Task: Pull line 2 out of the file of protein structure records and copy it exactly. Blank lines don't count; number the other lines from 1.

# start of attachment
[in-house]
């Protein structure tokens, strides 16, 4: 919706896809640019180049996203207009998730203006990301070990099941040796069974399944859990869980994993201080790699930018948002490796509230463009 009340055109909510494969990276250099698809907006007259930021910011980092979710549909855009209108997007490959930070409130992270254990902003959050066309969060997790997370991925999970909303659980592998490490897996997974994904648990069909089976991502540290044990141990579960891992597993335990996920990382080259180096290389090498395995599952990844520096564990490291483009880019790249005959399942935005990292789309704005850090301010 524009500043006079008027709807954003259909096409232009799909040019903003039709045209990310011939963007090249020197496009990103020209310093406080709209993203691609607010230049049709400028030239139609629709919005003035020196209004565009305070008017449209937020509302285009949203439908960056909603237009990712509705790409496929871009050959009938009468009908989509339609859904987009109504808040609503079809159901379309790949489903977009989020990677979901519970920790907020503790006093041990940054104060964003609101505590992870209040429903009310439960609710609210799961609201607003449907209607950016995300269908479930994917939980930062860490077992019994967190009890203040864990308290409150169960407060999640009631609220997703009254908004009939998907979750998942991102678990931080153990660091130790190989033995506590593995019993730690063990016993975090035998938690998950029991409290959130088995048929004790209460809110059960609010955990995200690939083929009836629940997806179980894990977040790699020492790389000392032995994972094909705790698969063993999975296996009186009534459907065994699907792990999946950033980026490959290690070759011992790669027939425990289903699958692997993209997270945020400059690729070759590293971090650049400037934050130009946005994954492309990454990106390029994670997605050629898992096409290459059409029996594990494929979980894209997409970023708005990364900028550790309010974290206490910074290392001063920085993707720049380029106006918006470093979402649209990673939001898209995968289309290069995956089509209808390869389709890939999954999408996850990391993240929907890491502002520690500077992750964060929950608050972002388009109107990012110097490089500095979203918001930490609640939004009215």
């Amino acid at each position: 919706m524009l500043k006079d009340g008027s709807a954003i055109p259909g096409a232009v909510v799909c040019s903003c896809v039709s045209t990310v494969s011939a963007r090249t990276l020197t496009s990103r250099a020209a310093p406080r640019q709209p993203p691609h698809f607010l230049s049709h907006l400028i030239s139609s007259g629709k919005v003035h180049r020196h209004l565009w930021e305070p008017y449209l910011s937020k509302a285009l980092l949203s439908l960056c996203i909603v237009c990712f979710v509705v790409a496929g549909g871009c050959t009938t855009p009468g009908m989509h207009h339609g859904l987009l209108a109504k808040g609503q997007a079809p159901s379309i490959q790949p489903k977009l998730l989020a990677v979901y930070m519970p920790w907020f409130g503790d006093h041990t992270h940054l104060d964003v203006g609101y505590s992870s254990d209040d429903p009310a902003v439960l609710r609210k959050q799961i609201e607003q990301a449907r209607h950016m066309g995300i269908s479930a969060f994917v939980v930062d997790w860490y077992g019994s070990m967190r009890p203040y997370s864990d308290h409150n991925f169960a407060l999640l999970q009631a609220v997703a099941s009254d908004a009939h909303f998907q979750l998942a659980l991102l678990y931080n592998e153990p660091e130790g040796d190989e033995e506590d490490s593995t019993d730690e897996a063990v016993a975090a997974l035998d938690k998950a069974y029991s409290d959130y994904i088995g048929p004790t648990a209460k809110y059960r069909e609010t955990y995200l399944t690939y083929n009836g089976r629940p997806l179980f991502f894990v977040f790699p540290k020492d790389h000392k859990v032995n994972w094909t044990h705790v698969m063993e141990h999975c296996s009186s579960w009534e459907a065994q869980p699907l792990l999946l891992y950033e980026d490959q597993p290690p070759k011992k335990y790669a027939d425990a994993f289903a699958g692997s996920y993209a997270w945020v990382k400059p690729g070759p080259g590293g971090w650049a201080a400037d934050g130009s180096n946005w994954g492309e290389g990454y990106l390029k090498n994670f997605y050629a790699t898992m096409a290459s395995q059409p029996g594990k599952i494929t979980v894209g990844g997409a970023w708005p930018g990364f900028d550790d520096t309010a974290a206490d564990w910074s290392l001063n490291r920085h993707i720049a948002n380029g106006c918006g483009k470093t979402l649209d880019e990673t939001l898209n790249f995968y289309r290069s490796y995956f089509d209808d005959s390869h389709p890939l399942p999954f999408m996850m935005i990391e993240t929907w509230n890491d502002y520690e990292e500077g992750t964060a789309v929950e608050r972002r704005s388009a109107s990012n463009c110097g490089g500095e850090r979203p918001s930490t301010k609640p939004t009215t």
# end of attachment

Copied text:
């Protein structure tokens, strides 16, 4: 919706896809640019180049996203207009998730203006990301070990099941040796069974399944859990869980994993201080790699930018948002490796509230463009 009340055109909510494969990276250099698809907006007259930021910011980092979710549909855009209108997007490959930070409130992270254990902003959050066309969060997790997370991925999970909303659980592998490490897996997974994904648990069909089976991502540290044990141990579960891992597993335990996920990382080259180096290389090498395995599952990844520096564990490291483009880019790249005959399942935005990292789309704005850090301010 524009500043006079008027709807954003259909096409232009799909040019903003039709045209990310011939963007090249020197496009990103020209310093406080709209993203691609607010230049049709400028030239139609629709919005003035020196209004565009305070008017449209937020509302285009949203439908960056909603237009990712509705790409496929871009050959009938009468009908989509339609859904987009109504808040609503079809159901379309790949489903977009989020990677979901519970920790907020503790006093041990940054104060964003609101505590992870209040429903009310439960609710609210799961609201607003449907209607950016995300269908479930994917939980930062860490077992019994967190009890203040864990308290409150169960407060999640009631609220997703009254908004009939998907979750998942991102678990931080153990660091130790190989033995506590593995019993730690063990016993975090035998938690998950029991409290959130088995048929004790209460809110059960609010955990995200690939083929009836629940997806179980894990977040790699020492790389000392032995994972094909705790698969063993999975296996009186009534459907065994699907792990999946950033980026490959290690070759011992790669027939425990289903699958692997993209997270945020400059690729070759590293971090650049400037934050130009946005994954492309990454990106390029994670997605050629898992096409290459059409029996594990494929979980894209997409970023708005990364900028550790309010974290206490910074290392001063920085993707720049380029106006918006470093979402649209990673939001898209995968289309290069995956089509209808390869389709890939999954999408996850990391993240929907890491502002520690500077992750964060929950608050972002388009109107990012110097490089500095979203918001930490609640939004009215």